THE FAILURE of Controlled Demolition in September last year left hundreds of subcontractors reeling. For Controlled's rivals, though, its demise provided a valuable and timely lesson in simple economics ? do not buy work to the detriment of profit.
Compared with recent years, the construction industry went through a bit of a hard time in 2005 and the demolition sector was no exception.
According to figures from the Construction Products Association, output fell by 1 per cent, the first drop in over a decade. A further study by financial services specialist Experian revealed that company failures jumped by 8 per cent.
The demolition sector was less optimistic about its fortunes in 2005 than it was in 2004, according to National Federation of Demolition Contractors president David Clarke.
Spending by the Government and the private sector was sporadic and energy costs soared in the summer, which had a knock-on effect du r ing the second half of the year.
Controlled's plight was not helped by a dearth of decent schemes, according to Mr Clarke, who is also managing director of Suffolk-based CDC Demolition.
'Perhaps it is me becoming more cynical but there was a drop in the number of quality enquiries last year, ' he says. 'The Olympics may help to keep the market rolling along in the south in the near future but quality tenders are harder to come by.
'There is a lesson we can all learn form the collapse of Cont rolled: in a market like this on the edge of a slowdown, you can't buy work; you have to be a bit more pragmatic with your pricing.' Back in 2001, when managing director Darren Palin led a £7.5 million management buyout at Controlled, things were looking rosy.
The bid, backed by venture capitalists 3i, was successful but even so Mr Palin claims he was not prepared for the equity investor's approach to business.
It set a target for the company to grow its turnover to £30 million a year so that it could get a good return on its investment. But even before 3i pulled the plug on its foray into the demolition sector the directors of the Wakefield-based firm were unhappy with the way things were moving (see below).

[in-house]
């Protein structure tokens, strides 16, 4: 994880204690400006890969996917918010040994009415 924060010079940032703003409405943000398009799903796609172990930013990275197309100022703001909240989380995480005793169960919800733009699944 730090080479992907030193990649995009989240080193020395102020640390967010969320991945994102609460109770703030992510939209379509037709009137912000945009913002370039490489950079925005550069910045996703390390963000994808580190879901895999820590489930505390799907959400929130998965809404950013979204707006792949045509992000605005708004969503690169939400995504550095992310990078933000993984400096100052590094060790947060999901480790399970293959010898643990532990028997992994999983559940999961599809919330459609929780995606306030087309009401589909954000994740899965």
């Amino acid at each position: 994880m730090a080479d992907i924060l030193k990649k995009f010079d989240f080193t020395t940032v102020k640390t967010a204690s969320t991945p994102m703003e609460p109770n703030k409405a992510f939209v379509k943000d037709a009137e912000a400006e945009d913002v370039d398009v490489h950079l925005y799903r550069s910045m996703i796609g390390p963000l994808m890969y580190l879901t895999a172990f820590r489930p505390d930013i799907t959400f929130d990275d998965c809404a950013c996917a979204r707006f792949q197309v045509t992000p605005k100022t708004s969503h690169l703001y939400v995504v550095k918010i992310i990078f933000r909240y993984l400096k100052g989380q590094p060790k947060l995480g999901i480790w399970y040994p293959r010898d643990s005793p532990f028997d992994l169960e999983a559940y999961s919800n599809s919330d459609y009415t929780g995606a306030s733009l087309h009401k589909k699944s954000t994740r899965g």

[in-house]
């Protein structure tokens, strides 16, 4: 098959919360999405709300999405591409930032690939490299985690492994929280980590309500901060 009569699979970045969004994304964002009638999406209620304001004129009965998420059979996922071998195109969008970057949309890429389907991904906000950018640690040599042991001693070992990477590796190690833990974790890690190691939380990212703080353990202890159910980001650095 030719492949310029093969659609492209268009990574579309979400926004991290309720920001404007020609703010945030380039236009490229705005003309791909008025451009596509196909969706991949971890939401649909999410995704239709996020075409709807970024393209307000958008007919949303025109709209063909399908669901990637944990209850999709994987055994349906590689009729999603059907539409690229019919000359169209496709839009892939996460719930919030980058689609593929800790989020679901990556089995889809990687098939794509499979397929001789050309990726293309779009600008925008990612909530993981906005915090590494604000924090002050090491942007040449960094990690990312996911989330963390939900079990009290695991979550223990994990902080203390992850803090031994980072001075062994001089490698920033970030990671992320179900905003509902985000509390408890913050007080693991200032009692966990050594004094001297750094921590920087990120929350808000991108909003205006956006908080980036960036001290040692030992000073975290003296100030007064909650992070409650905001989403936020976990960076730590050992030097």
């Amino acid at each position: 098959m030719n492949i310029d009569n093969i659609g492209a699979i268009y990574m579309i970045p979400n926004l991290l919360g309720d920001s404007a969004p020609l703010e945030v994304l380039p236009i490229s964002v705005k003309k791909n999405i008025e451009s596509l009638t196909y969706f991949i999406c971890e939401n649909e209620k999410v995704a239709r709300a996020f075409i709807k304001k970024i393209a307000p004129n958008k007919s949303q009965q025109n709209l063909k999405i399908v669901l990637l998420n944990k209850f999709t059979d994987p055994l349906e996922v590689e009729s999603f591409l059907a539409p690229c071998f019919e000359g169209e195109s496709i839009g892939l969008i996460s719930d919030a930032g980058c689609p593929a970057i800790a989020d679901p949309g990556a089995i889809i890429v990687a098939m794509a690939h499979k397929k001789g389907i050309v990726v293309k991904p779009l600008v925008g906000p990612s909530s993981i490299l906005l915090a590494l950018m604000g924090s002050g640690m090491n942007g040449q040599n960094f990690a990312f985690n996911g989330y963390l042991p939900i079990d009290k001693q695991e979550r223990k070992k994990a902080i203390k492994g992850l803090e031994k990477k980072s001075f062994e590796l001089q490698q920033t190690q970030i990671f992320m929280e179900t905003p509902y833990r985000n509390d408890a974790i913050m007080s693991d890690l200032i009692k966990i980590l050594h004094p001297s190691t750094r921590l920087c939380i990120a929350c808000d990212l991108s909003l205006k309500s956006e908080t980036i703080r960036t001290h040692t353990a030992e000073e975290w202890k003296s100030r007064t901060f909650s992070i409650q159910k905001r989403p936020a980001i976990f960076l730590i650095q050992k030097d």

'3i wanted to build the business up because that way it would have made money selling up, ' Mr Palin says.
He claims he was given very little notice of 3i's change of heart ? that the investment stream had dried up and it did not want to be involved in the future.
Controlled was performing well as far as Mr Palin and his directors were concerned. It produced profits before tax of £205,000 on a turnover up 20 per cent to almost £20 million in the year to September 2004.
But a change in tack by 3i ? to get out of 'smaller legacy' investments ? left Controlled in the lurch.
'We were left between a rock and a hard place and we simply had no other choice than to put the company into administration, ' Mr Palin said at the time.
To some in the sector the venture capitalists were unrealistic about what could be achieved.
'It appeared that this investor had no idea about the demolition industry. It is hard to grow a demolition contractor past the £20 million turnover mark. To do that you would have to expand into other areas, ' says one rival's managing director.
Since the turnaround Mr Palin has had a rethink and plans to build on the company's explosives operations and tap into work coming out of the nuclear industry. This will see Controlled shrink in size and turnover is expected to drop to around £12 million.
Since the company's troubles last year it has understandably kept a low profile but at the time trade body the NFDC was inundated with complaints from subcontractors.
'We were concerned that Controlled was bringing the NFDC and the industry into disrepute, ' says Mr Clarke.
Controlled's membership was terminated late last year. The news that Controlled ? renamed CDG Realisations and Controlled Group Holdings in administration ? owed nearly £15 million and that unsecured creditors would not get a penny confirmed many of the firm's subcontractors' worst fears.
'It has left a lot of us facing a pretty dire 2006.
It's going to take us all year to get back to where we were before it went under, ' says one.
While Controlled now faces the possibility of a court battle in Ireland to claw back money it claims it is owed , its reputat ion in the UK is already beginning to show the green shoots of recovery.
'They kept a low profile after the initial furore and managed to hold on to a lot of the work they were in line for.' Mr Clarke says. 'Subcontractors need work so they will return and always hope to get paid.' Controlled Demolition was, according to Cuddy Group joint managing director John Cuddy, the vision for the demolition industry and to a certain extent its public face.
Indeed, Cuddy was linked with a move to buy Controlled when 3i pulled out and an urgent search was launched for a new supporter.
The Swansea-based firm has since taken on two former Controlled employees in a new office in Worksop, Nottinghamshire. They are business development manager Jim MacEwan and estimating director Paul Geary.
But the biggest loser has been the industry as a whole. The impact of the Controlled affair has been felt far and wide.
'When a company goes down like that it does the indust ry no good , ' says Mr Cuddy.
'Sadly the concentration of talent they had has been diluted.' 'The biggest effect of Controlled's demise was what it did to the confidence of subcontractors.
They were affected in hor rendous numbers.'